Fast focusing and no shutter lag. One of the main "features" of a point and shoot is that there used to be a delay between the time you pressed the button and the camera took the picture, that is known as shutter lag. The absolute quickness of this camera to take pictures makes it a professional choice.
Knobs, buttons, screens. All right where they should be.
Nice kit lens. The X20 built in lens is a 28-112, 2.0-2.8, that makes it a prime zoom. It is sharp at the edges of the image as well as the center area and at all lengths which make it a pro quality lens.
It has a Fn button. It's called a Function button. You can set that button to do almost anything you want, call up the ISO, whatever setting you want to change ASAP. Press the Fn button and you do it right away without submenus. On pro camera this can be set to almost any focus or meter or custom setting, very handy in fast moving situations.
12fps. To get twelve frames per second in a professional Nikon body you would have to buy a Nikon D4 for $4k and then its only 9fps. The electronic shutter helps no doubt.
Hot shoe. Very, very handy. It's sort of a rebel camera. (No pun intended) because it is so small and still looks like a classic rangefinder. This camera is essentially a wolf in sheep's clothing.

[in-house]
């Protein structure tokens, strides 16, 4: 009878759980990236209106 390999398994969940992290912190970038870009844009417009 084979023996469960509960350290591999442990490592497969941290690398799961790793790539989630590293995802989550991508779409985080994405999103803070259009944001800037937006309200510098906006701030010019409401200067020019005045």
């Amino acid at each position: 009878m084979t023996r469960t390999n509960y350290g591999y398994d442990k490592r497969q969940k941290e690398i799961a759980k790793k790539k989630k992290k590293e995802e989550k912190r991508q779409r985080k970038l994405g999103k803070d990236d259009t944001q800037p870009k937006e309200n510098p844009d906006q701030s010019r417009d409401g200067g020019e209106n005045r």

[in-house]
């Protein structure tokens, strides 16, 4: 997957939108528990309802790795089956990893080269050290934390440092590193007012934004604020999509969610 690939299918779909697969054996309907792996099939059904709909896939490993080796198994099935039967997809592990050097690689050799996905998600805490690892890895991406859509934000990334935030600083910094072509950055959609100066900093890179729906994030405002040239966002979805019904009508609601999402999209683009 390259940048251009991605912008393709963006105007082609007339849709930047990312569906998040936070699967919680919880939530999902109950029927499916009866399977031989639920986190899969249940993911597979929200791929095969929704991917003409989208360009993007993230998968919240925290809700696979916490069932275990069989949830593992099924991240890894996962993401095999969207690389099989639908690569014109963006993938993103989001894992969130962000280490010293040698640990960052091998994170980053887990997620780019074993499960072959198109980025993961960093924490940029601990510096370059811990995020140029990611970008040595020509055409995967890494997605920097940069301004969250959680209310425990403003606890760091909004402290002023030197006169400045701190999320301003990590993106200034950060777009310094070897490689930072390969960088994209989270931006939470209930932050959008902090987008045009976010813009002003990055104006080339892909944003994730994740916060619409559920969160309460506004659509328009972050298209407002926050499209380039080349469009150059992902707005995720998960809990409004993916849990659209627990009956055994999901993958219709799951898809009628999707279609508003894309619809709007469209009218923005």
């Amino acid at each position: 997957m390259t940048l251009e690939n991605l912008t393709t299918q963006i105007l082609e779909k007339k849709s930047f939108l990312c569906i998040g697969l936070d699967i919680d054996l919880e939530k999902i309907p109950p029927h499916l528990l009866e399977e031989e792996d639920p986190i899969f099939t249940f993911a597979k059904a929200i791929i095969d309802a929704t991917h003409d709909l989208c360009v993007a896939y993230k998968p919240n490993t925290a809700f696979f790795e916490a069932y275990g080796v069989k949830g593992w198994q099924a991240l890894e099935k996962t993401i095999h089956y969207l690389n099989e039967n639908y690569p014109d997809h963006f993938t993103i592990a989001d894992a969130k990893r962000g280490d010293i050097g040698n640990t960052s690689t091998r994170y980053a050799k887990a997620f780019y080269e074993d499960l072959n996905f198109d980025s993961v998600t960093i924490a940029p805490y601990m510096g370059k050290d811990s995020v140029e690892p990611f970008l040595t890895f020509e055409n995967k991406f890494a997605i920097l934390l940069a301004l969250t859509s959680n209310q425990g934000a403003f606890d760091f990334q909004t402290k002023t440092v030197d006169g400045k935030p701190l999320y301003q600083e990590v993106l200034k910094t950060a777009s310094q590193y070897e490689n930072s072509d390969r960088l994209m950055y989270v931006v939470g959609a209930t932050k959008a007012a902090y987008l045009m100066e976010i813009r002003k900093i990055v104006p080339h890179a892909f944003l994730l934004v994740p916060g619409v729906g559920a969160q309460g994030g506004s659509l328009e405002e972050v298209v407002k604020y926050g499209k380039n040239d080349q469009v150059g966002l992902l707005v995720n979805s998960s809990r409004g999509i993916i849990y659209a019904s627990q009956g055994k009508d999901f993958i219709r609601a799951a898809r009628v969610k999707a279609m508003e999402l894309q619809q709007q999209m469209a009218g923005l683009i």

OVF. It has an optical viewfinder rather than an EVF or electronic viewfinder. This helps with shooting in low light. If a photography session were indoors and didn't use flash, that would be considered low light shooting.
Macro. It will focus as close as 1cm. While it may used for general photography most of the time, being able to come in that close means not having to carry specialized equipment or a separate camera.
Rubber grips. So you can hold it firmly and accurately with one hand to take pictures without it moving or slipping down. When you shoot candidly and quickly, you need a camera with a rubber (or leather) grip to easily position and hold the camera at different angles.
Focus point selection. The ability to move the focus point around the viewfinder. This feature shows how serious Fuji is about making great cameras. It is a feature you may not use very much but it is indispensable for shooting candids in which you may encounter any lighting or composition situation.
The Fujifilm X20 is a camera in which I had been highly interested since the release of this and the Fuji X100s early this year. I had looked seriously at the Fujifilm X10 last year, but there were some subjective needs that for me it didn't meet, so it was passed on. I'm glad that I waited, as the number of improvements over the X10 is quite large. There are said to be about fifty improvements that have been made, but in all fairness, I won't get into a Fuji X20 vs. X10 comparison here, as my experience with the earlier model was limited to just a few days use.
Getting right down to the subjective points, followed with a more detailed look based on personal use, here are my basic observations.
+ Excellent retro design; solid build quality coupled with good contemporary ergonomics
+ Sharp 4x optical zoom; comfortable 28mm to 112mm f/2.0- f/2.8 equivalent, image stabilization
+ Has a 7-blade aperture diaphragm; contributes to excellent bokeh effects
+ EXR Processor II dual CPUs; cold start-up time about ½ second, super-fast sequential shooting
+ Near-instant autofocus; virtually no time lag when the shutter button is pressed
+ New 2/3-inch X-Trans CMOS II sensor; 12MP, offers excellent image quality
+ Hybrid AF; autofocus instantly switches between high-speed phase detection AF and contrast AF